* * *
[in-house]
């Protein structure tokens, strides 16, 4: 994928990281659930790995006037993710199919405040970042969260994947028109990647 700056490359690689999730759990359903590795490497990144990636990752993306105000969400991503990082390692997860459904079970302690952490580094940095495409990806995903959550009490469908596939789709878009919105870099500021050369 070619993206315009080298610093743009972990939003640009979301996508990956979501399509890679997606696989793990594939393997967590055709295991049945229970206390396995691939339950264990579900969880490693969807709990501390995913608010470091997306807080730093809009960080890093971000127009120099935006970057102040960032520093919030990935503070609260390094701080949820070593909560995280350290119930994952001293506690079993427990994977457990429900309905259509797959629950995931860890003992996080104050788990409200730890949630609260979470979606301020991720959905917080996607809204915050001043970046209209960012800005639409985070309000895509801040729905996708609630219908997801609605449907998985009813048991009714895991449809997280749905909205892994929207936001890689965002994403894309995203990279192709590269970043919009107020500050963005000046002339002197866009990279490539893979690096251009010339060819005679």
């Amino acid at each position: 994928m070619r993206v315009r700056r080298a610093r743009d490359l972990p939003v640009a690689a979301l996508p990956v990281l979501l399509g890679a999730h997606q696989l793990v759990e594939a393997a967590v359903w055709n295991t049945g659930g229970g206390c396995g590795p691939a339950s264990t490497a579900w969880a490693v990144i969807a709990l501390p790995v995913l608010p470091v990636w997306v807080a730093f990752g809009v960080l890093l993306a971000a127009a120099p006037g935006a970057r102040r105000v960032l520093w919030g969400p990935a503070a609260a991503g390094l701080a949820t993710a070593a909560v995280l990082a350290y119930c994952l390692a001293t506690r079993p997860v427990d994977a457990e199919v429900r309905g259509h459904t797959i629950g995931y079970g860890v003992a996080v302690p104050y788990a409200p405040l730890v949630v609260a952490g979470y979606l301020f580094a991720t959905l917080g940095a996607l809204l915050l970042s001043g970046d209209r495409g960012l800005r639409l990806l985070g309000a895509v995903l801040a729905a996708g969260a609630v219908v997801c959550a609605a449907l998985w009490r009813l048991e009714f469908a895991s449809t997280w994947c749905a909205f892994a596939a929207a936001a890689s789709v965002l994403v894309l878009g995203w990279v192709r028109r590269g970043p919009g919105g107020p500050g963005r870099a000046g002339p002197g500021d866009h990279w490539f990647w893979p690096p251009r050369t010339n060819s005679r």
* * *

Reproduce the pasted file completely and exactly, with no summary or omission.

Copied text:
[in-house]
């Protein structure tokens, strides 16, 4: 994928990281659930790995006037993710199919405040970042969260994947028109990647 700056490359690689999730759990359903590795490497990144990636990752993306105000969400991503990082390692997860459904079970302690952490580094940095495409990806995903959550009490469908596939789709878009919105870099500021050369 070619993206315009080298610093743009972990939003640009979301996508990956979501399509890679997606696989793990594939393997967590055709295991049945229970206390396995691939339950264990579900969880490693969807709990501390995913608010470091997306807080730093809009960080890093971000127009120099935006970057102040960032520093919030990935503070609260390094701080949820070593909560995280350290119930994952001293506690079993427990994977457990429900309905259509797959629950995931860890003992996080104050788990409200730890949630609260979470979606301020991720959905917080996607809204915050001043970046209209960012800005639409985070309000895509801040729905996708609630219908997801609605449907998985009813048991009714895991449809997280749905909205892994929207936001890689965002994403894309995203990279192709590269970043919009107020500050963005000046002339002197866009990279490539893979690096251009010339060819005679």
């Amino acid at each position: 994928m070619r993206v315009r700056r080298a610093r743009d490359l972990p939003v640009a690689a979301l996508p990956v990281l979501l399509g890679a999730h997606q696989l793990v759990e594939a393997a967590v359903w055709n295991t049945g659930g229970g206390c396995g590795p691939a339950s264990t490497a579900w969880a490693v990144i969807a709990l501390p790995v995913l608010p470091v990636w997306v807080a730093f990752g809009v960080l890093l993306a971000a127009a120099p006037g935006a970057r102040r105000v960032l520093w919030g969400p990935a503070a609260a991503g390094l701080a949820t993710a070593a909560v995280l990082a350290y119930c994952l390692a001293t506690r079993p997860v427990d994977a457990e199919v429900r309905g259509h459904t797959i629950g995931y079970g860890v003992a996080v302690p104050y788990a409200p405040l730890v949630v609260a952490g979470y979606l301020f580094a991720t959905l917080g940095a996607l809204l915050l970042s001043g970046d209209r495409g960012l800005r639409l990806l985070g309000a895509v995903l801040a729905a996708g969260a609630v219908v997801c959550a609605a449907l998985w009490r009813l048991e009714f469908a895991s449809t997280w994947c749905a909205f892994a596939a929207a936001a890689s789709v965002l994403v894309l878009g995203w990279v192709r028109r590269g970043p919009g919105g107020p500050g963005r870099a000046g002339p002197g500021d866009h990279w490539f990647w893979p690096p251009r050369t010339n060819s005679r």